Ten Years Later, Young European Leaders Continue Their Exchange

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Ten years ago, young emerging European leaders from across the continent crossed the Atlantic to participate in the State Department’s International Visitor Leadership Program (IVLP), a professional exchange program designed to foster lasting relationships and strengthen U.S. engagement around the world.  A decade later, these influential European leaders now have among their ranks Members of Parliament, editors-in-chiefs of leading newspapers, and high-ranking policy advisors.  And still, they find time each year to come together to build upon the IVLP experience that initially brought them together.

Richard Stephenson of the United Kingdom said that when the group finished their 2004 exchange program, they knew that the experience was something they couldn’t walk away from — and that the occasional email also wouldn’t be enough. “We realized this was something special,” Stephenson said.

So this October, like every year since 2004, the group reunited. They typically get together in a different European city, but to honor the 10-year anniversary, they decided on a United States reunion.  Eleven of the original 15 travelers came to Washington D.C. this month to recreate the exchange experience.  During their four-day reunion in Washington, the group discussed the impact of their program with Members of Congress, participated in a forum on European Perspectives on the Transatlantic Relationship, met with other professional counterparts, and reconnected with some of the original host organizers and “citizen diplomats” they met 10 years ago.

Representing a wide range of public and private sector professions, these dynamic participants originally met with their U.S. counterparts to better understand U.S. foreign and domestic policy on issues like homeland security, trade and economic development, immigration and integration, and counterterrorism.  Through their meetings, the group gained exposure to the United States, which informed their perspectives on America and the transatlantic relationship.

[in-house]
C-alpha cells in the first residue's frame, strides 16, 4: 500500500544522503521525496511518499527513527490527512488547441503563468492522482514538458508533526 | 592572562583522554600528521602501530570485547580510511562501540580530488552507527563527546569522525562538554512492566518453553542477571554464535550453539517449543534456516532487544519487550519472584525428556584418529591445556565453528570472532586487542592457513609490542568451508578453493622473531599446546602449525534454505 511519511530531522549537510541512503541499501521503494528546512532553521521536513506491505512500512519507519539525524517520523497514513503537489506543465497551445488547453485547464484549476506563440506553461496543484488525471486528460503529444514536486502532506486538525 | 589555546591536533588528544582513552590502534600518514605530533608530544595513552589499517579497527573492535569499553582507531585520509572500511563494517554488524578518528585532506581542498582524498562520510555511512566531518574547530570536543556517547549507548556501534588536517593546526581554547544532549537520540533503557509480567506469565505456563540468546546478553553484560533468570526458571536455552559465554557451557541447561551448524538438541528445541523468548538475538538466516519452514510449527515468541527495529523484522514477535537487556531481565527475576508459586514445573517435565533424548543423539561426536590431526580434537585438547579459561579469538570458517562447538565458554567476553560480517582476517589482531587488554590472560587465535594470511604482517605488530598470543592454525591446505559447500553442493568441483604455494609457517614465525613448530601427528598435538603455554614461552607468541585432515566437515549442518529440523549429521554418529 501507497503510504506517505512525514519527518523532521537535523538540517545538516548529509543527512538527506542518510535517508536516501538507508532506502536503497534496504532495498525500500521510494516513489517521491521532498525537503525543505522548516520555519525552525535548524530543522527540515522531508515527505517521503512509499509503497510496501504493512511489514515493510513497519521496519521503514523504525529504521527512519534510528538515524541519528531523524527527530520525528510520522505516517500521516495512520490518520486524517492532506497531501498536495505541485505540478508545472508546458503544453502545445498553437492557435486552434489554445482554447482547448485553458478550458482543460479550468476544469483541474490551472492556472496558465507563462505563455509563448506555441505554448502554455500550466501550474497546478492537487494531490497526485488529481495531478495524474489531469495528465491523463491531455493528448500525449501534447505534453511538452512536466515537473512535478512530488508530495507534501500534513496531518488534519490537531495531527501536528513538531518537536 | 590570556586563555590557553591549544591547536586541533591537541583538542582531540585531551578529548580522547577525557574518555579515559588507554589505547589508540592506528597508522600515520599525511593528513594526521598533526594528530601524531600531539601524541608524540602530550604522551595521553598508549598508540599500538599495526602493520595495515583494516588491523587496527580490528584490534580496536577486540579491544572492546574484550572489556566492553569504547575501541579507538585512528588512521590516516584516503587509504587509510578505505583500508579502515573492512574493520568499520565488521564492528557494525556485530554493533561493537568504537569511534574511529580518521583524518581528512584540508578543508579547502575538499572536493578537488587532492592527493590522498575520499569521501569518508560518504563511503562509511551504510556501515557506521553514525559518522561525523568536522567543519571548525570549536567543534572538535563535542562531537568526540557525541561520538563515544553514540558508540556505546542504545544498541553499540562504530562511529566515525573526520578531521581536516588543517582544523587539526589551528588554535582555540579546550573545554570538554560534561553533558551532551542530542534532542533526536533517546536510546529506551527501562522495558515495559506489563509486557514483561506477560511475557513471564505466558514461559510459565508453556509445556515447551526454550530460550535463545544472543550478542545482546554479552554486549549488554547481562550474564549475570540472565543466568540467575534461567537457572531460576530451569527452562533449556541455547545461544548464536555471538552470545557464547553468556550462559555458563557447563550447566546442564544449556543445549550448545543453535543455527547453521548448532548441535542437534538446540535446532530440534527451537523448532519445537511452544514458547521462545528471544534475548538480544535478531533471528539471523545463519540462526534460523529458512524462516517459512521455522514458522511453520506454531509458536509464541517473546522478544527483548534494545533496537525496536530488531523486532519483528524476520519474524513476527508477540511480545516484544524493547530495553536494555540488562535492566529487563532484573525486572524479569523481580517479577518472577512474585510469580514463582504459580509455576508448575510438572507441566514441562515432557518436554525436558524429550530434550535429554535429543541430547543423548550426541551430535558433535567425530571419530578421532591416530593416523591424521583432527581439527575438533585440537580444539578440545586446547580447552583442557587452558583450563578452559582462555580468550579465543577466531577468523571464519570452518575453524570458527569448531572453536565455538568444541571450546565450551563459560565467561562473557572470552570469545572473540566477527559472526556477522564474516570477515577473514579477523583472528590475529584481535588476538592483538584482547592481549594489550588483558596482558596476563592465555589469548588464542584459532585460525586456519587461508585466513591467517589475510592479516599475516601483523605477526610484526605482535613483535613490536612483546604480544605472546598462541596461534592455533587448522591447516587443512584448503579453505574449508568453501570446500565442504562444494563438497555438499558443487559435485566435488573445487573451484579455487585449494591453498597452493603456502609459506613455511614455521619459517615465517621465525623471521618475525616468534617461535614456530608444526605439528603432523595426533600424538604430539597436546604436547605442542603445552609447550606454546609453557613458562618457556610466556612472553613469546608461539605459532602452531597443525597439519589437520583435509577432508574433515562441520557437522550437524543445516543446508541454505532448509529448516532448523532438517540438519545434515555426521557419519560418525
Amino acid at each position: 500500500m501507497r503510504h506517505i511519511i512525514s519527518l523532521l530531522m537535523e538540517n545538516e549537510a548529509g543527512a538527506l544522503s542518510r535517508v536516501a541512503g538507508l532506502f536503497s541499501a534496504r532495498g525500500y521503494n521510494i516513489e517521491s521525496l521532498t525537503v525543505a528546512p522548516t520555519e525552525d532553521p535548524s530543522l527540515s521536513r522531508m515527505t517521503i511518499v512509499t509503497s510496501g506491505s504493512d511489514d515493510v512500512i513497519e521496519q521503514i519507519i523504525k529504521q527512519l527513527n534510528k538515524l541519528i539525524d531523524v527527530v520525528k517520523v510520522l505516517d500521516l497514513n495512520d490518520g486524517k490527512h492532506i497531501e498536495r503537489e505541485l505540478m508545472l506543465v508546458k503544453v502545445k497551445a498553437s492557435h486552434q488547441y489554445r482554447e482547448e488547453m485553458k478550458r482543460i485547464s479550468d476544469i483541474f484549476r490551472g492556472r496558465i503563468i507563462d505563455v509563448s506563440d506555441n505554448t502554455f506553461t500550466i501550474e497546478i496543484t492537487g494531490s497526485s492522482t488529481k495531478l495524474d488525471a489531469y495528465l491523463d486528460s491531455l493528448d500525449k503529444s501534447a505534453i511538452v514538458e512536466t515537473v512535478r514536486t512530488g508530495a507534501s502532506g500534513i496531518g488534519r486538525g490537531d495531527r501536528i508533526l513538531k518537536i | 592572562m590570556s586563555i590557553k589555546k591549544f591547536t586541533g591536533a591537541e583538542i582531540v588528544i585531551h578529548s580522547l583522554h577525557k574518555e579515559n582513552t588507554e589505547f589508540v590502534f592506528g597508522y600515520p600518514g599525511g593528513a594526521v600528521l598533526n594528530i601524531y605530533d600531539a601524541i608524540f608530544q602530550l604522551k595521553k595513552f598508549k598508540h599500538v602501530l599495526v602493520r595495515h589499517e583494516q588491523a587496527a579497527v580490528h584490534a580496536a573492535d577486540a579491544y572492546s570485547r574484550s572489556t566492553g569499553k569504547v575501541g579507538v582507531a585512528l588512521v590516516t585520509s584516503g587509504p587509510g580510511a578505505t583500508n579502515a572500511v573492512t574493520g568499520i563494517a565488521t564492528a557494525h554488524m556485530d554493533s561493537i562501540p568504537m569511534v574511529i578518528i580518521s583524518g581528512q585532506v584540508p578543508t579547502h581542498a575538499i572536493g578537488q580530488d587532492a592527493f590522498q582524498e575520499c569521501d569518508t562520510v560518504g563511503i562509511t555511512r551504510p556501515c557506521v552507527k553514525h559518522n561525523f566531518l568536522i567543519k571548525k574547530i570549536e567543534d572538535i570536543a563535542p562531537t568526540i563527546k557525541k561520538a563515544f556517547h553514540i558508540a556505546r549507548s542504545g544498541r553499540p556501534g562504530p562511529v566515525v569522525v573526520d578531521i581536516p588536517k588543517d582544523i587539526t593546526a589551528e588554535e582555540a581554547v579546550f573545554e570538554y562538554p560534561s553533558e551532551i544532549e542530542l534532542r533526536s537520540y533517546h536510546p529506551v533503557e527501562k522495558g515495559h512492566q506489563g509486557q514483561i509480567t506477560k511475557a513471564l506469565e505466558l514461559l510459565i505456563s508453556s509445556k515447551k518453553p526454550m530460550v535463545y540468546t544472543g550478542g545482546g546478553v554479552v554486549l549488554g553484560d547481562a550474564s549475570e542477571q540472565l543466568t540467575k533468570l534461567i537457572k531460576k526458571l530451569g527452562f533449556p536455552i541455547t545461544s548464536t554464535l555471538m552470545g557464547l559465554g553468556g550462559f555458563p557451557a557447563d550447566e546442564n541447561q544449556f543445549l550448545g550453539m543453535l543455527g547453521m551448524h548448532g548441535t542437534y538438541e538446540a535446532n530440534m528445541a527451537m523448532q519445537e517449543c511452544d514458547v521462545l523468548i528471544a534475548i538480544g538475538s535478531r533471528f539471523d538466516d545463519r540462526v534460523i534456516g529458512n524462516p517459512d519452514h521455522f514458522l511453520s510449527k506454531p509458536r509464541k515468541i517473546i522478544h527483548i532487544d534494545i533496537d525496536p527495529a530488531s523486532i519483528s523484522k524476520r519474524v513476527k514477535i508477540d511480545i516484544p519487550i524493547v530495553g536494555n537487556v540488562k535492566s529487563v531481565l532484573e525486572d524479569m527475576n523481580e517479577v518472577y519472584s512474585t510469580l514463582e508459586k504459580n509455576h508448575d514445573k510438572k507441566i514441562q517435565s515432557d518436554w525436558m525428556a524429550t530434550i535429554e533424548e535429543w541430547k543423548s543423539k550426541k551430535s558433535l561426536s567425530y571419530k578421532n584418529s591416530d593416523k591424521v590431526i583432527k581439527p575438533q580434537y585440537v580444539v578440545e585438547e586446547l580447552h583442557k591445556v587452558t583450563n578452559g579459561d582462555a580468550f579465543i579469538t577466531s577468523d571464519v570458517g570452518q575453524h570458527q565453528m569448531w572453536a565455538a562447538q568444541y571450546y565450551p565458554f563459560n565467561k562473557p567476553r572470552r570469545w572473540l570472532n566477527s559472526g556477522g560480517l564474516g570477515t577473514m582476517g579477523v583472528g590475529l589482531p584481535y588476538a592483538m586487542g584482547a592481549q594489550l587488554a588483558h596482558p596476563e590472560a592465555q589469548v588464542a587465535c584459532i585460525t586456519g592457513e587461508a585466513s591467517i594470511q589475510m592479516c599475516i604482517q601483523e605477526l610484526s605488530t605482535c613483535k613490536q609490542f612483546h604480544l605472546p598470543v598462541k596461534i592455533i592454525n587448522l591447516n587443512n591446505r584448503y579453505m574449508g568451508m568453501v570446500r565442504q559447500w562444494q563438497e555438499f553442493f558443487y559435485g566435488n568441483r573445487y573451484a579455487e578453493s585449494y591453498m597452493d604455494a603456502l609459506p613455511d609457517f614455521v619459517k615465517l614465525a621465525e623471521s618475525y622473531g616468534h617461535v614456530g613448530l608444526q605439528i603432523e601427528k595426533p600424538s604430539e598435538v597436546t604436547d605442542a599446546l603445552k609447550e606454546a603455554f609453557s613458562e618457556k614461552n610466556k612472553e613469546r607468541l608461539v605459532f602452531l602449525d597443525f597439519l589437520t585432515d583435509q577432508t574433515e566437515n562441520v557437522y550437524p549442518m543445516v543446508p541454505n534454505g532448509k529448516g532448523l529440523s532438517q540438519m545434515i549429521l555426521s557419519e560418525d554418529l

For this reason, Rachel McEwen, also of the United Kingdom, said that the group strives to keep to the spirit of the original IVLP by scheduling meetings and events throughout their reunions, as well as cultural activities.  The group believes that the formula was the reason they became friends in the first place, and the reason they look forward to next year.

For those of us who implement the IVLP, this reunion reinforces that the bonds the program creates are an important component of foreign policy.  The original IVLP was not just an opportunity to travel to the United States, it was an opportunity to develop a deeper understanding of America and different perspectives on key foreign policy concerns; and it was an opportunity to establish ongoing relationships with American counterparts and with each other.  For the United States, the experience was an opportunity to influence and inform the perspectives not only key, young European experts, but also those of their colleagues, professional audiences, friends and family in their home countries.  In this way, professional exchanges are key to the success of American initiatives throughout the world.  America’s investment in exchange programs like the IVLP contribute ultimately to furthering U.S. influence globally and to efforts to address shared regional and global challenges.

About the Author: Charlotte Titus serves as the Branch Chief for European and Eurasian Affairs in the Office of International Visitors in the Bureau of Educational and Cultural Affairs (ECA). Follow @ECAatState on Twitter.


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